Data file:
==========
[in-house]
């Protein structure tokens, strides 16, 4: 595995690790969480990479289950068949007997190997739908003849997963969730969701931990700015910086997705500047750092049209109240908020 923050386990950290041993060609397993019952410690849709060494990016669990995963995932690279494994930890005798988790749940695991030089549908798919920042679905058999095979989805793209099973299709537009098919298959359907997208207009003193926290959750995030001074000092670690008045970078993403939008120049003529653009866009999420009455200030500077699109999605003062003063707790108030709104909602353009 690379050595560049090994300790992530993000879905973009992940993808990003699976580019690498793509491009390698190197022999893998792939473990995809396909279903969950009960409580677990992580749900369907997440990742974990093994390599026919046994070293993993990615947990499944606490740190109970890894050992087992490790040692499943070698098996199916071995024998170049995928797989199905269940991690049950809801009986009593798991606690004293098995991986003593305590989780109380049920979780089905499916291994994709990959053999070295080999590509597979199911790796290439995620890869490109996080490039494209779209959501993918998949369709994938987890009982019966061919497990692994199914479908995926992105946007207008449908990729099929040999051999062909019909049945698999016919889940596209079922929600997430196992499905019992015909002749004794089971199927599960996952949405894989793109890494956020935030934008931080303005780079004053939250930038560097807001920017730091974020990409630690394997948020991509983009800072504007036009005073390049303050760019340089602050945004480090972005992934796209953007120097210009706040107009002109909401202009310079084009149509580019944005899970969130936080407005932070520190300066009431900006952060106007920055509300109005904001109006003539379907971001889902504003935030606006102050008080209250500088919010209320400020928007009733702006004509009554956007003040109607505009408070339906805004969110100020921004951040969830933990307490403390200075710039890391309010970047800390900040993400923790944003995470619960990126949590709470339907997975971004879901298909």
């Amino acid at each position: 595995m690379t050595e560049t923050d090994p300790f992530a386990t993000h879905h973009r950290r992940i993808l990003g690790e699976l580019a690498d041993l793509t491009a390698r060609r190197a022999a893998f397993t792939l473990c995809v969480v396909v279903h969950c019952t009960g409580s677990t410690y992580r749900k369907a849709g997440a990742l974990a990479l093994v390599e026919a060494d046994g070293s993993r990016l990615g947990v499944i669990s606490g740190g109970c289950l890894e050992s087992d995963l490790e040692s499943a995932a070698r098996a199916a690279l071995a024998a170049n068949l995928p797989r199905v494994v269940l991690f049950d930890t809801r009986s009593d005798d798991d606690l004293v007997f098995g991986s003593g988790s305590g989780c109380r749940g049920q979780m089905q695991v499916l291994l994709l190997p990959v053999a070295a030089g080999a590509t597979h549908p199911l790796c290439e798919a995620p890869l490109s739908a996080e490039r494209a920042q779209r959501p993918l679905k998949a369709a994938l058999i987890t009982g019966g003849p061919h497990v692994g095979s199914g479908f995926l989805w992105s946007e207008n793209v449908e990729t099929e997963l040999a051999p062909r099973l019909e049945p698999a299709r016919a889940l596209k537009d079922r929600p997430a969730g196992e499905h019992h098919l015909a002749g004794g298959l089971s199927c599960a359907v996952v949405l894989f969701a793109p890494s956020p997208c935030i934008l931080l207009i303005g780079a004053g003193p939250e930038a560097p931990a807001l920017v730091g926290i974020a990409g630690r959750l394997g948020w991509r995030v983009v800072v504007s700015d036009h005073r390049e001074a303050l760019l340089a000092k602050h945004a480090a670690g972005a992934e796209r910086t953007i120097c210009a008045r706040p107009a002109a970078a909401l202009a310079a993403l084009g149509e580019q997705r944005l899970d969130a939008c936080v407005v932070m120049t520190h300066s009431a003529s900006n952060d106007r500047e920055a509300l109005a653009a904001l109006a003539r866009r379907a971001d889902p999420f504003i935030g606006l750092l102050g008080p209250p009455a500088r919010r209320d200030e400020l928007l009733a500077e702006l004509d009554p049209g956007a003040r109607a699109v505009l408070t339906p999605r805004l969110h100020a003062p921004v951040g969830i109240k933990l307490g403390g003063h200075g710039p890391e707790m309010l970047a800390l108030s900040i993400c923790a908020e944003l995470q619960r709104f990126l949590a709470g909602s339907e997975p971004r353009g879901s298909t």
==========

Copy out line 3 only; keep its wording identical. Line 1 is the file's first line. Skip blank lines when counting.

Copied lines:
């Amino acid at each position: 595995m690379t050595e560049t923050d090994p300790f992530a386990t993000h879905h973009r950290r992940i993808l990003g690790e699976l580019a690498d041993l793509t491009a390698r060609r190197a022999a893998f397993t792939l473990c995809v969480v396909v279903h969950c019952t009960g409580s677990t410690y992580r749900k369907a849709g997440a990742l974990a990479l093994v390599e026919a060494d046994g070293s993993r990016l990615g947990v499944i669990s606490g740190g109970c289950l890894e050992s087992d995963l490790e040692s499943a995932a070698r098996a199916a690279l071995a024998a170049n068949l995928p797989r199905v494994v269940l991690f049950d930890t809801r009986s009593d005798d798991d606690l004293v007997f098995g991986s003593g988790s305590g989780c109380r749940g049920q979780m089905q695991v499916l291994l994709l190997p990959v053999a070295a030089g080999a590509t597979h549908p199911l790796c290439e798919a995620p890869l490109s739908a996080e490039r494209a920042q779209r959501p993918l679905k998949a369709a994938l058999i987890t009982g019966g003849p061919h497990v692994g095979s199914g479908f995926l989805w992105s946007e207008n793209v449908e990729t099929e997963l040999a051999p062909r099973l019909e049945p698999a299709r016919a889940l596209k537009d079922r929600p997430a969730g196992e499905h019992h098919l015909a002749g004794g298959l089971s199927c599960a359907v996952v949405l894989f969701a793109p890494s956020p997208c935030i934008l931080l207009i303005g780079a004053g003193p939250e930038a560097p931990a807001l920017v730091g926290i974020a990409g630690r959750l394997g948020w991509r995030v983009v800072v504007s700015d036009h005073r390049e001074a303050l760019l340089a000092k602050h945004a480090a670690g972005a992934e796209r910086t953007i120097c210009a008045r706040p107009a002109a970078a909401l202009a310079a993403l084009g149509e580019q997705r944005l899970d969130a939008c936080v407005v932070m120049t520190h300066s009431a003529s900006n952060d106007r500047e920055a509300l109005a653009a904001l109006a003539r866009r379907a971001d889902p999420f504003i935030g606006l750092l102050g008080p209250p009455a500088r919010r209320d200030e400020l928007l009733a500077e702006l004509d009554p049209g956007a003040r109607a699109v505009l408070t339906p999605r805004l969110h100020a003062p921004v951040g969830i109240k933990l307490g403390g003063h200075g710039p890391e707790m309010l970047a800390l108030s900040i993400c923790a908020e944003l995470q619960r709104f990126l949590a709470g909602s339907e997975p971004r353009g879901s298909t």